Three of the University of Virginia’s top researchers – biochemist Ed Egelman, cardiovascular surgeon and scientist Dr. Irving Kron, and infectious disease investigator William Petri – are being recognized by the University as 2016 Distinguished Scientists.
The annual award was created several years ago by the Office of the Vice President for Research to recognize faculty members who have made influential and longtime contributions to the University’s research enterprise in the sciences, medicine and engineering.
Egelman, Kron and Petri will be honored soon during a dinner reception at the Colonnade Club.
“They have produced remarkable breakthroughs in their respective fields – thoracic and cardiovascular surgery, structure and function of macromolecular complexes, and the molecular mechanisms of pathogenesis of parasitic infection,” Phillip Parrish, interim vice president for research, said. “They each have distinguished themselves at UVA and in their international research communities, and they have had significant impact throughout their careers with respect to scientific discovery and societal good.”
Each year, the vice president for research invites faculty members and department chairs to nominate senior science and engineering faculty for the Distinguished Scientist Awards. A panel of faculty peers then judge the nominees. The criteria: publications, awards and commentary from expert peers beyond the University, based upon the quality of the research in a given field and its importance to society.
The winners each receive a $10,000 grant to further their research.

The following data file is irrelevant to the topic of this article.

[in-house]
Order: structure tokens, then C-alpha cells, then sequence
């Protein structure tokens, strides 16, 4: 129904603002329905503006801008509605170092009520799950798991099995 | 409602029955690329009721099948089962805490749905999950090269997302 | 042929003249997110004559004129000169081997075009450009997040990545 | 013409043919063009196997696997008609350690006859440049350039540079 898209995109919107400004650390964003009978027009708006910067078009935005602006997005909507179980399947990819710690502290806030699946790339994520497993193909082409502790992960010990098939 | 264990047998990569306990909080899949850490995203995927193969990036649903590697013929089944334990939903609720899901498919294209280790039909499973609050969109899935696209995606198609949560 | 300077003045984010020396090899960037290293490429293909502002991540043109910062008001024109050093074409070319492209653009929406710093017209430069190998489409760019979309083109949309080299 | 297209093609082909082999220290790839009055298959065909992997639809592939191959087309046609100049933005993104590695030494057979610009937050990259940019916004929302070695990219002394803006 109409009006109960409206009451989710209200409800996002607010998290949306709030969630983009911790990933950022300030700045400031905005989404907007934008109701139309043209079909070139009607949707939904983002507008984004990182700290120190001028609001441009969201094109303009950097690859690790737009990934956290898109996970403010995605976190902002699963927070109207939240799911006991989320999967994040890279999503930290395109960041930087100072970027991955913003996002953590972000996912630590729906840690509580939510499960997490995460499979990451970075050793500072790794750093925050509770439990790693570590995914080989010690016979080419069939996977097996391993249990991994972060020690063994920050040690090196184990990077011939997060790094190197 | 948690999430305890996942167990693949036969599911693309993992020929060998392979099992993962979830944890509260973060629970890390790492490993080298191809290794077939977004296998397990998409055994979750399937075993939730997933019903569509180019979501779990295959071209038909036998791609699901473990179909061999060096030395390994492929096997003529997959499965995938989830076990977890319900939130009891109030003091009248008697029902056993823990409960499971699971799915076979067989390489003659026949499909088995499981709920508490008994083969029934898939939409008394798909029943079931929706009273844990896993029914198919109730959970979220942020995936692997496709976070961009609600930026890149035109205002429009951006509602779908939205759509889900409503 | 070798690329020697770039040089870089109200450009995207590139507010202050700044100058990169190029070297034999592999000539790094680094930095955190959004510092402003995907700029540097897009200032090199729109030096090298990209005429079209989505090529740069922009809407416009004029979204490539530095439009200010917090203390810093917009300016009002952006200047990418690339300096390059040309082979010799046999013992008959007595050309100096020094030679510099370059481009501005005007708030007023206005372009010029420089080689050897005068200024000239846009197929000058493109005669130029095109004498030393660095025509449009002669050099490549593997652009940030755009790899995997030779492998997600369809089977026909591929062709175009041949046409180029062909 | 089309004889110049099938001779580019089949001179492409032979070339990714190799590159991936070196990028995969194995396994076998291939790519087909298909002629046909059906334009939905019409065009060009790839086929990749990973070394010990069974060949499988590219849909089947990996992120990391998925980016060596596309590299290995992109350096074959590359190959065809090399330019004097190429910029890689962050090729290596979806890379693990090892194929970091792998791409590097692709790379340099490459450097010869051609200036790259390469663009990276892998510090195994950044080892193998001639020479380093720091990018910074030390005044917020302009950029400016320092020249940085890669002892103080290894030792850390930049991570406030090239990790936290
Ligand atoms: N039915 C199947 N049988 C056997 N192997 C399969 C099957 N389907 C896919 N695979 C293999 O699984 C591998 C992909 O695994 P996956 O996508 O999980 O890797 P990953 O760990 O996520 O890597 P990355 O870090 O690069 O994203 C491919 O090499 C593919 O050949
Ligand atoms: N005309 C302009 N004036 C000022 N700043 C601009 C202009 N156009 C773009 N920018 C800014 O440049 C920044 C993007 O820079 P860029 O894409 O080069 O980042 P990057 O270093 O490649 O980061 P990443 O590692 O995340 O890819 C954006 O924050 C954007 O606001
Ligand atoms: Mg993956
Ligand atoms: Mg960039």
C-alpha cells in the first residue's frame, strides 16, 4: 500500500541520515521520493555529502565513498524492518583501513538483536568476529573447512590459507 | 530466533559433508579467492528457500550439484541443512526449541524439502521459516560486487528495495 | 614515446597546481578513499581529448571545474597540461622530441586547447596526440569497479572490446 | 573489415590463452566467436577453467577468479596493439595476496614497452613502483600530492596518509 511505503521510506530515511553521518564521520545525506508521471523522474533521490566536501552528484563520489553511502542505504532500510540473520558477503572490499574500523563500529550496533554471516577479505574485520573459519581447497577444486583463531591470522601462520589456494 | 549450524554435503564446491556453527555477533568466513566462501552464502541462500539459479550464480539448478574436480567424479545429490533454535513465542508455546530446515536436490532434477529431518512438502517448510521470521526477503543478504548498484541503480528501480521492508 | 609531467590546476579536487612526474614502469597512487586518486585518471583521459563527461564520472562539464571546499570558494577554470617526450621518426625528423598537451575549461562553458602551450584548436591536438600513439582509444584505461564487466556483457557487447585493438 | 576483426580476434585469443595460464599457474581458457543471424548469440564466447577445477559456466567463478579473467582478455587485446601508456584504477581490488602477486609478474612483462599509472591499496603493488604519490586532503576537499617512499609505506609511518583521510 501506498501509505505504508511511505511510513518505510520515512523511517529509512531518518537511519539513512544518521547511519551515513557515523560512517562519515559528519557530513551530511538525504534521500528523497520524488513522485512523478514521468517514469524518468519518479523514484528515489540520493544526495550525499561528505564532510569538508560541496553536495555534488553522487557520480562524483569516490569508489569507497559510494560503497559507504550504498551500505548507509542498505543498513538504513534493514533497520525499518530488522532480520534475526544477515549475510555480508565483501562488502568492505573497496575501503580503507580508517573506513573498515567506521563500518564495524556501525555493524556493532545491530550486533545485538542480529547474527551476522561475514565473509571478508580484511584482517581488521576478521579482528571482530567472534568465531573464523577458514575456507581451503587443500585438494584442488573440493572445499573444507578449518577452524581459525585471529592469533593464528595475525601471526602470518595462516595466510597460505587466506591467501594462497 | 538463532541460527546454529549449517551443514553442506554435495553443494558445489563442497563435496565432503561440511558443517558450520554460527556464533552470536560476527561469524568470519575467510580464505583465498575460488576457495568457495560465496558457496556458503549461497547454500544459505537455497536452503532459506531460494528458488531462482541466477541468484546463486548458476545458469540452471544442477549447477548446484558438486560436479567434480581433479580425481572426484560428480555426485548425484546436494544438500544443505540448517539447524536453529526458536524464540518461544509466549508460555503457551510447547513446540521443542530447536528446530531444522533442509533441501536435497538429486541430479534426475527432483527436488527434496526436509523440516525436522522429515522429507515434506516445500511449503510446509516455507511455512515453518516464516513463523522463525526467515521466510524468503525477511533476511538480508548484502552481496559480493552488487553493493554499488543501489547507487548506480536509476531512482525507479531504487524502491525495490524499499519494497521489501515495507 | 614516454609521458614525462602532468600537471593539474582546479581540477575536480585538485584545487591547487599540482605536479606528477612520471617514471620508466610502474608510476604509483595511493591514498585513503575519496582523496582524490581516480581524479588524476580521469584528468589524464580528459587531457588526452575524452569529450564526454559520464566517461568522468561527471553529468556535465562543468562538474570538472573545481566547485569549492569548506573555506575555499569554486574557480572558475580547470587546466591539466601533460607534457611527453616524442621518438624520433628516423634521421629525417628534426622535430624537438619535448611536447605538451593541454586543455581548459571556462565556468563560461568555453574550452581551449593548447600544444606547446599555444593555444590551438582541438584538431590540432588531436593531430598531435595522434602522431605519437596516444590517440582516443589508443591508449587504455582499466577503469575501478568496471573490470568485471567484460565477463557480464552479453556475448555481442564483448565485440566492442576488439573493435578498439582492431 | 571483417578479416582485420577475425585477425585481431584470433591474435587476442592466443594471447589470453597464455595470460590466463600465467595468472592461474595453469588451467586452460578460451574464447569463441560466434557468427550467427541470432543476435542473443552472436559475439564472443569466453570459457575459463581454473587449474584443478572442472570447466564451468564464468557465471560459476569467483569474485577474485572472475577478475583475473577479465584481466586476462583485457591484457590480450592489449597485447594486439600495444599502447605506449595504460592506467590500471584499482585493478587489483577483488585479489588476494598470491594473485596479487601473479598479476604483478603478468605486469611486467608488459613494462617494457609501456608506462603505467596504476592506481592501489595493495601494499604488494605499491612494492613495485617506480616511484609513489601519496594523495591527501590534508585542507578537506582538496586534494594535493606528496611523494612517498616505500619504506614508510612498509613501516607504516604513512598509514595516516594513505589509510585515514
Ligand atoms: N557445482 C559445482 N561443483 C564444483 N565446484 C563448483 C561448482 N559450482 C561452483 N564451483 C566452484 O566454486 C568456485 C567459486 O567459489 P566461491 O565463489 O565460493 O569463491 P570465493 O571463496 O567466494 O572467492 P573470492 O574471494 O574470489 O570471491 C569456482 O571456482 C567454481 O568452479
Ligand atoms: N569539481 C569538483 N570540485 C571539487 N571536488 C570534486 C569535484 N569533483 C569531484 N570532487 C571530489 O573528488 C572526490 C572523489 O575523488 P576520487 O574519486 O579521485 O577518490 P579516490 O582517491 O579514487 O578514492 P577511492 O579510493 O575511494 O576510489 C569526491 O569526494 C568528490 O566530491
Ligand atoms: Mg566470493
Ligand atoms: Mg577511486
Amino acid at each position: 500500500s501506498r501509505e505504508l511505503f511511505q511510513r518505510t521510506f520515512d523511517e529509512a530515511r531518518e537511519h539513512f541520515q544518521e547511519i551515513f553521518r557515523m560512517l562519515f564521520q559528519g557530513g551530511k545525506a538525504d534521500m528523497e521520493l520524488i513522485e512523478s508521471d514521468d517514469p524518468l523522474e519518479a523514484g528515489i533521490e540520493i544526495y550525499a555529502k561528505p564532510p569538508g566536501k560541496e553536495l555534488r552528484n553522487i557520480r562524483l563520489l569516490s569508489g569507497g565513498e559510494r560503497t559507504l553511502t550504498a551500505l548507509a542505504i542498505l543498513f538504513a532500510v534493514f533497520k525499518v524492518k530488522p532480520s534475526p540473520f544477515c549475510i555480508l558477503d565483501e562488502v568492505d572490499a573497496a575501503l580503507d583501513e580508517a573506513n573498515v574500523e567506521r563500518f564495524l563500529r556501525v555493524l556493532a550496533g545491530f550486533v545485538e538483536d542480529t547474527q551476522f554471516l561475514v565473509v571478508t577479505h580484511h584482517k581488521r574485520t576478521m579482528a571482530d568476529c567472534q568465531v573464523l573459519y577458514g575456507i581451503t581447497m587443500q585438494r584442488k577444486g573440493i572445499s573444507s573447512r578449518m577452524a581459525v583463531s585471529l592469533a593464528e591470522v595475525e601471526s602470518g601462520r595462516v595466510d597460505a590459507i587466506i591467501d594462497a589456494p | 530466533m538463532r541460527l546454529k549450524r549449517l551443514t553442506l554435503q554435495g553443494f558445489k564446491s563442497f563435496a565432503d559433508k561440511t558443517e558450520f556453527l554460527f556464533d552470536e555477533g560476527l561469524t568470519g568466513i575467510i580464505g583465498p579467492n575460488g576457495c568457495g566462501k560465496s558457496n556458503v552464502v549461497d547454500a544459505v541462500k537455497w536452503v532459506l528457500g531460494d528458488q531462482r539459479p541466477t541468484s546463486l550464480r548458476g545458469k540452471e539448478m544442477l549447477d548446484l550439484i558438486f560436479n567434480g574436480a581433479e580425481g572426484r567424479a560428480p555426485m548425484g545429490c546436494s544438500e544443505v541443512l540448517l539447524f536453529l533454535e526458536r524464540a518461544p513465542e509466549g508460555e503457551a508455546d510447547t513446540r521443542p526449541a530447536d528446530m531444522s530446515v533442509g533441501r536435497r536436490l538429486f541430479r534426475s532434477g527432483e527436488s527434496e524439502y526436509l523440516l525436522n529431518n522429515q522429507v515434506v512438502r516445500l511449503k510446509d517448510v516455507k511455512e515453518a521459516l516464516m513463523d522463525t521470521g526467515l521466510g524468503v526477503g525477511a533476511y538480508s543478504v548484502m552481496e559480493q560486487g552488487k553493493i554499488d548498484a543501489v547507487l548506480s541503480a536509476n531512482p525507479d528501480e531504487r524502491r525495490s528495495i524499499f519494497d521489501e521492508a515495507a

Edward H. Egelman
Harrison Distinguished Professor of Biochemistry and Molecular Genetics
Described by his nominator Anindya Dutta, who chairs the Department of Biochemistry and Molecular Genetics, as “the world’s go-to person” for developing imaging and mathematical tools for understanding filaments formed by proteins and DNA, Egelman is known for breaking new ground in the analysis of helix-shaped structures. These structures range from the pili (hair-like structures) on the surface of pathogenic bacteria to viruses that can survive nearly boiling acid.
Unraveling the complexities of these structures is central to the fundamental understanding of all life, and to the development of therapies for treating a wide range of diseases.
“Ed [Egelman] is a gifted scientist who has lately set the world ablaze with his discoveries,” Dutta said.The author of more than 200 papers, the algorithms and methods Egelman has developed to untangle biomolecular complexities, including 3-D imaging techniques, are used by scientists around the world and have led to important scientific discoveries, such as how DNA can be packaged in certain viruses and bacterial spores in a way that resists extremely harsh conditions.
Egelman, a frequently invited speaker at international scientific meetings, has served as editor-in-chief of the prominent Biophysical Journal, recently completed service as president of the Biophysical Society, and has received that society’s Distinguished Service Award. He came to UVA in 1999.
Dr. Irving L. Kron
Professor and chair of the Department of Surgery
After receiving his medical degree in 1975 from the Medical College of Wisconsin and doing a surgical residency at the Maine Medical Center, Kron first came to UVA in 1980 for thoracic cardiovascular surgery training before, in 1982, taking a professorship in the School of Medicine. He since has held several positions at the University, including president of the clinical staff, chief of vascular surgery, co-director of cardiopulmonary transplantation, chief of thoracic cardiovascular surgery, and, his current position, chair of the Department of Surgery.